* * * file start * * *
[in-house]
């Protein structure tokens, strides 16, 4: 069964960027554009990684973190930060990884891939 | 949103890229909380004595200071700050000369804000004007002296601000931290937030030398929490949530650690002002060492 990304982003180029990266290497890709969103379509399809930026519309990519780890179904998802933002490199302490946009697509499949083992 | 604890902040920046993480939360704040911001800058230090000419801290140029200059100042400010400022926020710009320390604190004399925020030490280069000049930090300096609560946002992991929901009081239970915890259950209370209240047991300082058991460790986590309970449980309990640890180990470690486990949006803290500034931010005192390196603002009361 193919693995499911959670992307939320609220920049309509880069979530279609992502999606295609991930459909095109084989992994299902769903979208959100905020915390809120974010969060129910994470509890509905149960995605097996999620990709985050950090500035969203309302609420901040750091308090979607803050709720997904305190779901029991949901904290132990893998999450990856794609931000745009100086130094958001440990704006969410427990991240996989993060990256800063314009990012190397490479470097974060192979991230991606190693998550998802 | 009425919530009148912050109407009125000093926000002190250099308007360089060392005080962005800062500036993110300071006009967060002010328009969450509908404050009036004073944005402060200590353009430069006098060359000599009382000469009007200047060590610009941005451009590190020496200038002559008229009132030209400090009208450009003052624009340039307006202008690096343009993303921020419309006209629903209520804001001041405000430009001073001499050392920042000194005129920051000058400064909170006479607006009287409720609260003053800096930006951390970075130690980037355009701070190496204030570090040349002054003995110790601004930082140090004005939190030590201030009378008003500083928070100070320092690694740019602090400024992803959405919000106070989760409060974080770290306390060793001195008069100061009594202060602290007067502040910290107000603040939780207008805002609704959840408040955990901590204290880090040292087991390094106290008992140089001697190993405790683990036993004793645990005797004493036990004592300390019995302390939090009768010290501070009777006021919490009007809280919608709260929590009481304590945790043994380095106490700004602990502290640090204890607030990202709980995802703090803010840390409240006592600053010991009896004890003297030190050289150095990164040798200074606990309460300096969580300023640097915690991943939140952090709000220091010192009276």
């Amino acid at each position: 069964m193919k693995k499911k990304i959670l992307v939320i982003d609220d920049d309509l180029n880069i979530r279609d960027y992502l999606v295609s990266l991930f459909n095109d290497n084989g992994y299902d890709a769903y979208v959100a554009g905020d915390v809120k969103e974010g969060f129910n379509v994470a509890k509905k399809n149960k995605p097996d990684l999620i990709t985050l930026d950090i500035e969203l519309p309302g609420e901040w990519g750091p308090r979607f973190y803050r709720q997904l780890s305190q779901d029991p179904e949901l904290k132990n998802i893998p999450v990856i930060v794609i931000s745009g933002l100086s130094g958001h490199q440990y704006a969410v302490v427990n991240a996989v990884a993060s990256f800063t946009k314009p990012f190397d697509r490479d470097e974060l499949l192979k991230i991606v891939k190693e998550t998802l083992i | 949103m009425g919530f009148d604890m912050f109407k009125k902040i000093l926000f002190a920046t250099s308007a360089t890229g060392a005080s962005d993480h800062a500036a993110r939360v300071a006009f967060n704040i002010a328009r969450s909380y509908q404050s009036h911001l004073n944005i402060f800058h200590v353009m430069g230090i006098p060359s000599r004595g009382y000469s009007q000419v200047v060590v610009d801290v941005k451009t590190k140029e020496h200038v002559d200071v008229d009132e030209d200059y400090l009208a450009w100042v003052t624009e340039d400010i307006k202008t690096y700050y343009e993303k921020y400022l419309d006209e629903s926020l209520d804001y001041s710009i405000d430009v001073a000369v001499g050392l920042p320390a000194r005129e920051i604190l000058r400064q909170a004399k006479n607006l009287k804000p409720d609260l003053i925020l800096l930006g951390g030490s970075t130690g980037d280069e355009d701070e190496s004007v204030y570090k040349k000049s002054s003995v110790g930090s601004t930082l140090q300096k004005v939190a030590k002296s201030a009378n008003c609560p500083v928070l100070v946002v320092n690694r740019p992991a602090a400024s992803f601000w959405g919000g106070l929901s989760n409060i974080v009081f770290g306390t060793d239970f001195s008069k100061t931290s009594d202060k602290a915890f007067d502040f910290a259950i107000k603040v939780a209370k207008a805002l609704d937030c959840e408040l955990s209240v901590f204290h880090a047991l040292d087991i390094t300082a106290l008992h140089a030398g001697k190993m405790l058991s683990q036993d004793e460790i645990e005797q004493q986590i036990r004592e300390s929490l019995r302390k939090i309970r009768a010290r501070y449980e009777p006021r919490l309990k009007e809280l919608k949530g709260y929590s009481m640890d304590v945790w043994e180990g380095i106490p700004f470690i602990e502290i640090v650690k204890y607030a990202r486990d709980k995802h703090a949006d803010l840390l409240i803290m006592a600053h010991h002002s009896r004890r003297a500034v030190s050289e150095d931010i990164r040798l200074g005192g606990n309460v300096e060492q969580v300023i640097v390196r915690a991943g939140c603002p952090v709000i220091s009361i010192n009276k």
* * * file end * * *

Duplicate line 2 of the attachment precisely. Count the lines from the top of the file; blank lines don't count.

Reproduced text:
């Protein structure tokens, strides 16, 4: 069964960027554009990684973190930060990884891939 | 949103890229909380004595200071700050000369804000004007002296601000931290937030030398929490949530650690002002060492 990304982003180029990266290497890709969103379509399809930026519309990519780890179904998802933002490199302490946009697509499949083992 | 604890902040920046993480939360704040911001800058230090000419801290140029200059100042400010400022926020710009320390604190004399925020030490280069000049930090300096609560946002992991929901009081239970915890259950209370209240047991300082058991460790986590309970449980309990640890180990470690486990949006803290500034931010005192390196603002009361 193919693995499911959670992307939320609220920049309509880069979530279609992502999606295609991930459909095109084989992994299902769903979208959100905020915390809120974010969060129910994470509890509905149960995605097996999620990709985050950090500035969203309302609420901040750091308090979607803050709720997904305190779901029991949901904290132990893998999450990856794609931000745009100086130094958001440990704006969410427990991240996989993060990256800063314009990012190397490479470097974060192979991230991606190693998550998802 | 009425919530009148912050109407009125000093926000002190250099308007360089060392005080962005800062500036993110300071006009967060002010328009969450509908404050009036004073944005402060200590353009430069006098060359000599009382000469009007200047060590610009941005451009590190020496200038002559008229009132030209400090009208450009003052624009340039307006202008690096343009993303921020419309006209629903209520804001001041405000430009001073001499050392920042000194005129920051000058400064909170006479607006009287409720609260003053800096930006951390970075130690980037355009701070190496204030570090040349002054003995110790601004930082140090004005939190030590201030009378008003500083928070100070320092690694740019602090400024992803959405919000106070989760409060974080770290306390060793001195008069100061009594202060602290007067502040910290107000603040939780207008805002609704959840408040955990901590204290880090040292087991390094106290008992140089001697190993405790683990036993004793645990005797004493036990004592300390019995302390939090009768010290501070009777006021919490009007809280919608709260929590009481304590945790043994380095106490700004602990502290640090204890607030990202709980995802703090803010840390409240006592600053010991009896004890003297030190050289150095990164040798200074606990309460300096969580300023640097915690991943939140952090709000220091010192009276």